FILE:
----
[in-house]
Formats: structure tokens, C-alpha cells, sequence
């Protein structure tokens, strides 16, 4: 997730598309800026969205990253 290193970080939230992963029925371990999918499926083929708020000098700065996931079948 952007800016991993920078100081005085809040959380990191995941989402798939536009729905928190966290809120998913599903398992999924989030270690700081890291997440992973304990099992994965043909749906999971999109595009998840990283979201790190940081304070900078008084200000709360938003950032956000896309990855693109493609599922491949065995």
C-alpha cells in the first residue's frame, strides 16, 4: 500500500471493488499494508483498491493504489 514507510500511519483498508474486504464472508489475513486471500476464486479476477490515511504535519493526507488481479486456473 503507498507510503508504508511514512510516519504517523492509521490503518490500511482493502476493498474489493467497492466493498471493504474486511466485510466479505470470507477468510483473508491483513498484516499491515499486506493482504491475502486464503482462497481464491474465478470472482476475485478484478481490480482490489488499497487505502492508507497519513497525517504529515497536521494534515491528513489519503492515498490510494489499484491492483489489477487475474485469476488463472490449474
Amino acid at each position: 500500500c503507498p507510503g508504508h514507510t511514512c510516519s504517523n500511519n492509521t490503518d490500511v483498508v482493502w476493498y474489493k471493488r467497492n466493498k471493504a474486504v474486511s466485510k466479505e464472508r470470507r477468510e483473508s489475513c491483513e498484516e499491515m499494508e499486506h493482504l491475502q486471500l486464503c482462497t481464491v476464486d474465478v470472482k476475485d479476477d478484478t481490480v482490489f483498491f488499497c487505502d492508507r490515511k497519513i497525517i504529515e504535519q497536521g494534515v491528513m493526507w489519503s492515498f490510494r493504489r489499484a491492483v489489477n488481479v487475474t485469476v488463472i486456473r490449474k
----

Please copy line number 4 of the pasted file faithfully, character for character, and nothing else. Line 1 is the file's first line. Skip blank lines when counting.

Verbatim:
C-alpha cells in the first residue's frame, strides 16, 4: 500500500471493488499494508483498491493504489 514507510500511519483498508474486504464472508489475513486471500476464486479476477490515511504535519493526507488481479486456473 503507498507510503508504508511514512510516519504517523492509521490503518490500511482493502476493498474489493467497492466493498471493504474486511466485510466479505470470507477468510483473508491483513498484516499491515499486506493482504491475502486464503482462497481464491474465478470472482476475485478484478481490480482490489488499497487505502492508507497519513497525517504529515497536521494534515491528513489519503492515498490510494489499484491492483489489477487475474485469476488463472490449474